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Kamakura – Part 2

“Kamakura.


A long, straggling country village, between low wooded hills, with a canal passing through it. Old Japanese cottages, dingy, neutral-tinted, with roofs of thatch, very steeply sloping, above their wooden walls and paper shoji. Green patches on all the roof-slopes, some sort of grass; and on the very summits, on the ridges, luxurious growths of yane-shobu, the roof-plant, bearing pretty purple flowers. In the lukewarm air a mingling of Japanese odors, smells of sake, smells of seaweed soup, smells of daikon, the strong native radish; and dominating all, a sweet, thick, heavy scent of incense, — incense from the shrines of gods.


Akira has hired two jinrikisha for our pilgrimage; a speckless azure sky arches the world; and the land lies glorified in a joy of sunshine.”


(Lafcadio Hearn, 1894, Glimpses of Unfamiliar Japan)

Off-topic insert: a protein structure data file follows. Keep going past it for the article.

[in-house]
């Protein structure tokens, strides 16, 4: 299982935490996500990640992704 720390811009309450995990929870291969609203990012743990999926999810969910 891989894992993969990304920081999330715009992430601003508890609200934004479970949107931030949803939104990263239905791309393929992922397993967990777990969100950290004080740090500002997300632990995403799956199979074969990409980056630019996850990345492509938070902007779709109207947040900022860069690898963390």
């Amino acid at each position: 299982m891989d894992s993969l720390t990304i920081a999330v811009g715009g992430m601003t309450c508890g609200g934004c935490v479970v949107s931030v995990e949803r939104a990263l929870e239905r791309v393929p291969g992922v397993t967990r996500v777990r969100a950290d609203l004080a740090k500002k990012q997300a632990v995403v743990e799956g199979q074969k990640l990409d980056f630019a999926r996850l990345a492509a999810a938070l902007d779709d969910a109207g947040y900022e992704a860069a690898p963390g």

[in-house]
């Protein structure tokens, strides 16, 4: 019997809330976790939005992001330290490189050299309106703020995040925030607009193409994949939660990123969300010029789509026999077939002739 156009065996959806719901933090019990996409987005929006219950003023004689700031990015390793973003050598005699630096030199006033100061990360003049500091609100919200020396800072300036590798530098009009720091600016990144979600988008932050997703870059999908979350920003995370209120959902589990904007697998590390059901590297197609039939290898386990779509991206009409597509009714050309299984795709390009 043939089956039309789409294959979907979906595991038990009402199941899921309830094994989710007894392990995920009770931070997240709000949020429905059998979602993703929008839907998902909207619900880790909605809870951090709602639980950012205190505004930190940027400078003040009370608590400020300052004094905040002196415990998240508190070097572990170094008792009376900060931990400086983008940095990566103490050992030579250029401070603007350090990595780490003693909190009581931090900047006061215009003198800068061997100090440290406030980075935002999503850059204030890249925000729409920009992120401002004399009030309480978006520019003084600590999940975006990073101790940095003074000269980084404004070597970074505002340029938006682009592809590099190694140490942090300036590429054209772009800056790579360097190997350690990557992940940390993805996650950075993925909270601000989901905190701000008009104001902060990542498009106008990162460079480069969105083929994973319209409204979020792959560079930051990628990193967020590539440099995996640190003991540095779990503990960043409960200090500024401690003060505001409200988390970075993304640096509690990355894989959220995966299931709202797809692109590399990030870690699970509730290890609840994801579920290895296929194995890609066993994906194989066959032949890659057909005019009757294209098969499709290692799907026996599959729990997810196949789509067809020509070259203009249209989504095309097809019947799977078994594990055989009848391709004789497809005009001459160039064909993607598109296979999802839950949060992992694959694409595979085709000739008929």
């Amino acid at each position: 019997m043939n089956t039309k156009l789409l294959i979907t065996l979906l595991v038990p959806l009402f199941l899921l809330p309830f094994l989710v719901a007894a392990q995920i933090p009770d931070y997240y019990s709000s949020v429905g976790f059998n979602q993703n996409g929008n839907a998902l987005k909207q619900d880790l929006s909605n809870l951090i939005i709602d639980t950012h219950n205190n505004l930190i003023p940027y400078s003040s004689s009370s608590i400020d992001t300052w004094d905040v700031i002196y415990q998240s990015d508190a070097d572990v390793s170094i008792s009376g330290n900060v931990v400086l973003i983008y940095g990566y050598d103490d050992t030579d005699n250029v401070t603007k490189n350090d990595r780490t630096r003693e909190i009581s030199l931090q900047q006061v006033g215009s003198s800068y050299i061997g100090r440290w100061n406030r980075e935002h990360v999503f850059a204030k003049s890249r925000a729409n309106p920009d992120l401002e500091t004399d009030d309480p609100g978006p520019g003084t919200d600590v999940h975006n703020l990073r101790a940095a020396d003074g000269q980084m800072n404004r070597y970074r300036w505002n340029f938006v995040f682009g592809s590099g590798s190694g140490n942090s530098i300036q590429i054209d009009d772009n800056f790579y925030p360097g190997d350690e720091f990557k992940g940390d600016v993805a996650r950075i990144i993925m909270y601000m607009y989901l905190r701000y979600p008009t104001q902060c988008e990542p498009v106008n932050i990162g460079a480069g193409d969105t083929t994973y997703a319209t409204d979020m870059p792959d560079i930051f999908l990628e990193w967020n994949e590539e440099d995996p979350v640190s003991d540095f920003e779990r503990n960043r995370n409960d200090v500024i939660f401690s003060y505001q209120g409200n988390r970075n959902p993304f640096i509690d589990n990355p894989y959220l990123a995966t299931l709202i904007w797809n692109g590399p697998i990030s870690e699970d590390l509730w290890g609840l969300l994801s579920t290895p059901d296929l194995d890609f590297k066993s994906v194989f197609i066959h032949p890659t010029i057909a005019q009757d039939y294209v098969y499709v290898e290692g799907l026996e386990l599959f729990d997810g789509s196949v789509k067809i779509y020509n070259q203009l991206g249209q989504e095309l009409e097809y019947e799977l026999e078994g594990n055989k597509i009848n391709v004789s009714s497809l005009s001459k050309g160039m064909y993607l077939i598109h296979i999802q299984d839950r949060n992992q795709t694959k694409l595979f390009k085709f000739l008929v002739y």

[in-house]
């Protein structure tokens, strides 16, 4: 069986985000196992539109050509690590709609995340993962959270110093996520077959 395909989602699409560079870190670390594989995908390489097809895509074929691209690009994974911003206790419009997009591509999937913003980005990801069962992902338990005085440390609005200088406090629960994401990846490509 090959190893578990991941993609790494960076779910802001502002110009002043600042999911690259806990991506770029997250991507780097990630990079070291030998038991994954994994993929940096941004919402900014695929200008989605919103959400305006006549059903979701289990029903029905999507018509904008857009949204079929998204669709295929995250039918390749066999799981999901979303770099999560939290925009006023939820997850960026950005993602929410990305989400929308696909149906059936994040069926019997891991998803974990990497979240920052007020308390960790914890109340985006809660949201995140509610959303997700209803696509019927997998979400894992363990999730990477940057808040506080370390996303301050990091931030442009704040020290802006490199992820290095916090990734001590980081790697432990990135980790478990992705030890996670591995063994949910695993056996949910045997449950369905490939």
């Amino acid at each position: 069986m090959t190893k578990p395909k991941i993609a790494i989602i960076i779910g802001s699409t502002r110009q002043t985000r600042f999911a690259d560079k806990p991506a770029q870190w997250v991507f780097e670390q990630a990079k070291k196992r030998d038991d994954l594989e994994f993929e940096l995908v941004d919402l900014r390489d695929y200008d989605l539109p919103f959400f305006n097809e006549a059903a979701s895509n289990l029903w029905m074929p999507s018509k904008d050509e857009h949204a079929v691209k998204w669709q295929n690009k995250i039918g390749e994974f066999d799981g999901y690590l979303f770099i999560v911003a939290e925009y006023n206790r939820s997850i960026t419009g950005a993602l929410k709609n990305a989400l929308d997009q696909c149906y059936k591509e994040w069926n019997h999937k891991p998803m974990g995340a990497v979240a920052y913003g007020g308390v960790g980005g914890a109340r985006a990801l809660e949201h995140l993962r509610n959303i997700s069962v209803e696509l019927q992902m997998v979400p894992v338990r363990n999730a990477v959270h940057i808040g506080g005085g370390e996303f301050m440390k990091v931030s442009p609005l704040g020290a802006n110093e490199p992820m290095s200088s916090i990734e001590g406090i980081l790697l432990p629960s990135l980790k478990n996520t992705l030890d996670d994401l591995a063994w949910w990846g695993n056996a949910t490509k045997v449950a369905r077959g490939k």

kamakura jinrikisha

Even though it has been almost a year since I read Hearn’s observations on Japan, and I only read his book once, passages flooded back into my memory as I wandered around Kamakura. I was reminded of the “jinrikisha” Hearn mentioned in the above quote when I saw this one parked outside this more traditional Japanese home. While Hearn was pulled around Kamakura and over to Enoshima via a jinrikisha in an age before automobiles, the Hybrid Prius in the above photo provides quite a contrast in transportation.

Kamakura’s one big downside (I suppose there are two–the other being the number of tourists. Go on a weekday that isn’t a holiday, like I did, and you can avoid most of the tourists.) is that the government should have passed some housing regulations twenty years ago (better yet 50 years ago). All new or reconstructed buildings should be required to be built in a more historical style. On some streets you can’t tell whether you are in Kamakura, Monterey (California), or Park City (Utah). There are boutiques and other souvenir shops catering to the tourists that do nothing to add to the charm of the city. The new buildings aren’t even remotely Japanese in nature and frequently have more writing and signage in English than Japanese. It’s a shame really.

Should you ever visit Kamakura enter within the temple and shrine boundaries as quickly as possible to avoid all of the nonsense that has sprung up around them.

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